Assessing fire effects on forest spatial structure using a fusion of Landsat and airborne LiDAR data in Yosemite National Park

Remote Sensing of Environment
By: , and 

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Abstract

Mosaics of tree clumps and openings are characteristic of forests dominated by frequent, low- and moderate-severity fires. When restoring these fire-suppressed forests, managers often try to reproduce these structures to increase ecosystem resilience. We examined unburned and burned forest structures for 1937 0.81 ha sample areas in Yosemite National Park, USA. We estimated severity for fires from 1984 to 2010 using the Landsat-derived Relativized differenced Normalized Burn Ratio (RdNBR) and measured openings and canopy clumps in five height strata using airborne LiDAR data. Because our study area lacked concurrent field data, we identified methods to allow structural analysis using LiDAR data alone. We found three spatial structures, canopy-gap, clump-open, and open, that differed in spatial arrangement and proportion of canopy and openings. As fire severity increased, the total area in canopy decreased while the number of clumps increased, creating a patchwork of openings and multistory tree clumps. The presence of openings > 0.3 ha, an approximate minimum gap size needed to favor shade-intolerant pine regeneration, increased rapidly with loss of canopy area. The range and variation of structures for a given fire severity were specific to each forest type. Low- to moderate-severity fires best replicated the historic clump-opening patterns that were common in forests with frequent fire regimes. Our results suggest that managers consider the following goals for their forest restoration: 1) reduce total canopy cover by breaking up large contiguous areas into variable-sized tree clumps and scattered large individual trees; 2) create a range of opening sizes and shapes, including ~ 50% of the open area in gaps > 0.3 ha; 3) create multistory clumps in addition to single story clumps; 4) retain historic densities of large trees; and 5) vary treatments to include canopy-gap, clump-open, and open mosaics across project areas to mimic the range of patterns found for each forest type in our study.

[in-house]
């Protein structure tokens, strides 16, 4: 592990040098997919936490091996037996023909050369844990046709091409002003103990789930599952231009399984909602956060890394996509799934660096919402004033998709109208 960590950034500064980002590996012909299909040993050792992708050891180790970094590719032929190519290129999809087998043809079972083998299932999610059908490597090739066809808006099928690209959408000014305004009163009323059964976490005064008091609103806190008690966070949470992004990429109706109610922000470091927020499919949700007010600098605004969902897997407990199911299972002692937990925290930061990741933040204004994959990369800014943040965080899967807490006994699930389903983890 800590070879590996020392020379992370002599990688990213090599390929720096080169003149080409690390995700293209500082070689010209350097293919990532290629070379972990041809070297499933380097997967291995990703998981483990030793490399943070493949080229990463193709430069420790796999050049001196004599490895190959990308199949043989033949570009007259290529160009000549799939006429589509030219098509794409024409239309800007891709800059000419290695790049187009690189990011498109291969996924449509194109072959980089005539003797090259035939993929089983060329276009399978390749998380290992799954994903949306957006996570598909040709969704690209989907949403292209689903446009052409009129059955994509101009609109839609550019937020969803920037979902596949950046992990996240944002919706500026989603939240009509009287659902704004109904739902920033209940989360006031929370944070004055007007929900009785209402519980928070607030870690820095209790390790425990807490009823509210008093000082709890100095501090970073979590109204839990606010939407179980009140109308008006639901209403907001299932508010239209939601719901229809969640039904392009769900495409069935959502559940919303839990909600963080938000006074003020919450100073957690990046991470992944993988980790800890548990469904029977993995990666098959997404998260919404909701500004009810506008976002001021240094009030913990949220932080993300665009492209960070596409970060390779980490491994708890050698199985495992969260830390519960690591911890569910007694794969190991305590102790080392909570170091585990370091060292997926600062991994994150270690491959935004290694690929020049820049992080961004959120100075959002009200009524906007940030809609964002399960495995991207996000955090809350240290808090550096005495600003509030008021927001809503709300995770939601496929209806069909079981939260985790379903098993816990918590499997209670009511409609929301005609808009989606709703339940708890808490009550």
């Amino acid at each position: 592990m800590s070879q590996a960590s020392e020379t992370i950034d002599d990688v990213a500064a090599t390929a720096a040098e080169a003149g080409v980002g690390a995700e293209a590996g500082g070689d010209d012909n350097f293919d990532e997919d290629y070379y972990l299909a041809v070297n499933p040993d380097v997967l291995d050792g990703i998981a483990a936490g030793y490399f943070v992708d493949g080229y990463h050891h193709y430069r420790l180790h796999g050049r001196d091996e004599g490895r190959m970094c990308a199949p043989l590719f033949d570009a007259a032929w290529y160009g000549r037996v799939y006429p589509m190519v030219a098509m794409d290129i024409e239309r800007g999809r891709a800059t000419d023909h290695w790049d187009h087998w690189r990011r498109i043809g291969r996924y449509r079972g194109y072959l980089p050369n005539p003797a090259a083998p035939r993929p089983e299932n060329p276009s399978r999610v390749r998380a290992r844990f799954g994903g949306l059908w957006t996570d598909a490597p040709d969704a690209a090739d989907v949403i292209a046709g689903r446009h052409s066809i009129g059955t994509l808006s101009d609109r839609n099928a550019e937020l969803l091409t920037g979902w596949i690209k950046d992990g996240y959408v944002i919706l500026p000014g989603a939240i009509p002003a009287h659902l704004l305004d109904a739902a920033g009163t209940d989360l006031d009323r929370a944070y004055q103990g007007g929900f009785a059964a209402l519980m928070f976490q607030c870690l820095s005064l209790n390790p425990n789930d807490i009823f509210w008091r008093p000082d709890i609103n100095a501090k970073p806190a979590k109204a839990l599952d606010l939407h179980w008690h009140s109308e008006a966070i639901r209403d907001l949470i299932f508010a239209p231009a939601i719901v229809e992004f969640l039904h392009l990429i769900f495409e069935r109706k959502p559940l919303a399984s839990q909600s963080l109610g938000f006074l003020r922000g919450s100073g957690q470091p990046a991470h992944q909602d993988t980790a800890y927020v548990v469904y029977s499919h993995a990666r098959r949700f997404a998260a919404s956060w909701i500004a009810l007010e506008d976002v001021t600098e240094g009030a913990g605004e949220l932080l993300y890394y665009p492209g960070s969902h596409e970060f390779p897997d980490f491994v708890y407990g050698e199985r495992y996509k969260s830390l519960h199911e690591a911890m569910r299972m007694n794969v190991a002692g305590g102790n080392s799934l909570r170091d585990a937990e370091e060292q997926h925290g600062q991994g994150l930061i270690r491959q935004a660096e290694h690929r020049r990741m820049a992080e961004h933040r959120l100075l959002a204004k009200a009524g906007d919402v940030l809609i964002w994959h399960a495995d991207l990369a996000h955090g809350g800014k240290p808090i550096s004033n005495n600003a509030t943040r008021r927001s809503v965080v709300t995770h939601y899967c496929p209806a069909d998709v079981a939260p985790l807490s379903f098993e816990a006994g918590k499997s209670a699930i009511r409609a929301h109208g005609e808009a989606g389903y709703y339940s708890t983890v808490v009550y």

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Additional publication details

Publication type Article
Publication Subtype Journal Article
Title Assessing fire effects on forest spatial structure using a fusion of Landsat and airborne LiDAR data in Yosemite National Park
Series title Remote Sensing of Environment
DOI 10.1016/j.rse.2013.07.041
Volume 151
Year Published 2014
Language English
Publisher Elsevier
Contributing office(s) Western Ecological Research Center
Description 13 p.
Larger Work Type Article
Larger Work Subtype Journal Article
Larger Work Title Remote Sensing of Environment
First page 89
Last page 101
Country United States
State California
Other Geospatial Yosemite National Park